Nature, and God in Descartes,”, in Essays on the Philosophy and Science of Rene Descartes, ..
Essays on the Philosophy and Science of René Descartes (review) Laura Keating

Descartes, Rene | Internet Encyclopedia of Philosophy

Descartes' work on visual perception is but one instance of his adopting a naturalistic stance toward conscious mental experience in seekingto explain aspects of such experience. The Passions constituteanother. It is sometimes said that Descartes' dualismplaced the mind outside nature by rendering it as an immaterial substance. That is a retrospective judgment from a perspective in which immaterial substances are automatically deemed “unnatural.” ForDescartes and his followers, mind–body interaction and its laws were included within the domain of natural philosophy or physics (in the general meaning of the latter term, as the theory of nature). Descartesspoke of regular relations between brain states and the resultingsensory experiences, which his followers, such as Regis,subsequently deemed “laws” of mind–body relation (see Hatfield 2000). In this way, Descartes and his followers posited the existence of psychophysical orpsychophysiological laws, long before Gustav Fechner (1801–87) formulated a science of psychophysics in the nineteenth century.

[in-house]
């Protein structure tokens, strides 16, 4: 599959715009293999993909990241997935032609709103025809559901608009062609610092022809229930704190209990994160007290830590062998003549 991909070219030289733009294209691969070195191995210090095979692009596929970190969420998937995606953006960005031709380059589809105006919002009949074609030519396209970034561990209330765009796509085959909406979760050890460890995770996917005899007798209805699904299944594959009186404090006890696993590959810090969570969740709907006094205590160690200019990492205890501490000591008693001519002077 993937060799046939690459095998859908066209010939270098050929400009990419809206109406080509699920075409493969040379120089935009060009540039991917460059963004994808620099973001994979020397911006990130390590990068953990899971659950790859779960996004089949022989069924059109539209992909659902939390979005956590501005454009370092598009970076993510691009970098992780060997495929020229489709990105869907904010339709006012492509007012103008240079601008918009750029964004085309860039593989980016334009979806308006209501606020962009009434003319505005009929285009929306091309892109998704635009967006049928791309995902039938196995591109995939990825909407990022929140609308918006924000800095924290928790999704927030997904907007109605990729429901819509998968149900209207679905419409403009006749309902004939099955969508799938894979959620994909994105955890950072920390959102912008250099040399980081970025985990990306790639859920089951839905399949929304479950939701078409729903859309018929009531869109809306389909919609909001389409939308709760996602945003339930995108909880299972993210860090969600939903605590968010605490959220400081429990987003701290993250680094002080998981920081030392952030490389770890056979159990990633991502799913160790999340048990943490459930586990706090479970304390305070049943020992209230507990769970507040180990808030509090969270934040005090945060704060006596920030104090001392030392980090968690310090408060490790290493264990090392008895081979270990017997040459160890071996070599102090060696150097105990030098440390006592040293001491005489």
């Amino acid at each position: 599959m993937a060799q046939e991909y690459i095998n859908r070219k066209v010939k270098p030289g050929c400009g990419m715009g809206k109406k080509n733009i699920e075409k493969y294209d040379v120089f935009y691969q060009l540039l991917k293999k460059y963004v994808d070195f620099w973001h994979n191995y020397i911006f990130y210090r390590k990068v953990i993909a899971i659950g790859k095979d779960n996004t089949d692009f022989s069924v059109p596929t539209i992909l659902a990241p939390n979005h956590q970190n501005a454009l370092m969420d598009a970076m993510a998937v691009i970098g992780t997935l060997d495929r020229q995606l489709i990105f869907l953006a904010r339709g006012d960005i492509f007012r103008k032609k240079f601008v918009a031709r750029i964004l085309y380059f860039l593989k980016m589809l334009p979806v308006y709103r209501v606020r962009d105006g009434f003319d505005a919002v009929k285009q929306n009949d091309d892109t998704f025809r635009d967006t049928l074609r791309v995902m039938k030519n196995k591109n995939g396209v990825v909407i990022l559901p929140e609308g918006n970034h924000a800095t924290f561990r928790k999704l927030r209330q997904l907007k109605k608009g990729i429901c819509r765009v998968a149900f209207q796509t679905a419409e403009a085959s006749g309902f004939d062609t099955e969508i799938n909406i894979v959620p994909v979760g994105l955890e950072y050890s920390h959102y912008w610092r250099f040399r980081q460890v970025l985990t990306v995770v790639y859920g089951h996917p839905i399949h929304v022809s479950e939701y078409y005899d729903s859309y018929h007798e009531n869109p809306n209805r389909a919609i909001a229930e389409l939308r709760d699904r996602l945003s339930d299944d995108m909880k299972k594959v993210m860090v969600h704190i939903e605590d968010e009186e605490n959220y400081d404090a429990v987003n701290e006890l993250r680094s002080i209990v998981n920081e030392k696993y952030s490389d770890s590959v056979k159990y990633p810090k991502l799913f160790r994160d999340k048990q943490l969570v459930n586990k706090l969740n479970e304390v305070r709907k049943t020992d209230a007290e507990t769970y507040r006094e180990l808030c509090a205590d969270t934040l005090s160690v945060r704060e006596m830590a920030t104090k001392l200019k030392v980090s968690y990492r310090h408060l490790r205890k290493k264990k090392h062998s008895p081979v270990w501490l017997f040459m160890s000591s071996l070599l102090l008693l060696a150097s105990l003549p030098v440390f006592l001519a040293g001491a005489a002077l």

On Jan 1, 2011 S. Voss published: Essays on the Philosophy and Science of René Descartes

Scholastic philosophy and science was incapable of ..

Aristotle's philosophy was approached through textbook presentationsand commentaries on Aristotle's works. Aristotle himself frequentlydiscussed the positions of his ancient predecessors. The mostextensive commentaries also elaborated in some detail on positionsother than Aristotle's. Within this framework, and taking into accountthe reading of Cicero, Descartes would have been exposed in school tothe doctrines of the ancient atomists, Plato, and the Stoics, and hewould have heard of the skeptics. Further, important intellectualevents were known at La Flèche, including the discovery of themoons of Jupiter by Galileo in 1610. Hence, although scholasticAristotelian philosophy was dominant in his school years, it was notthe only type of philosophy that he knew.

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science and mathematics for eight years.

Rene Descartes influenced substantially western philosophy as well as science. His philosophical views laid the foundation to many modern scientific principles. In such a context, his famous idea “cognito ergo sum” (I think than I am) was one of the main ideas that stimulated and guided the development of science based on critical rationalism. In fact, “Discourse on Method”, being one of the major works by Rene Descartes reveals his views on the method he considered to be essential in regard to scientific knowledge. To put it more precisely, Rene Descartes stood on the ground that it was important to conduct analysis on the principle of deduction and critical evaluation. In such a way, he stood on the rationalist ground and believed that the truth can be found and correct judgments can be made only on the condition of the application of his method, which was based on principles of deduction.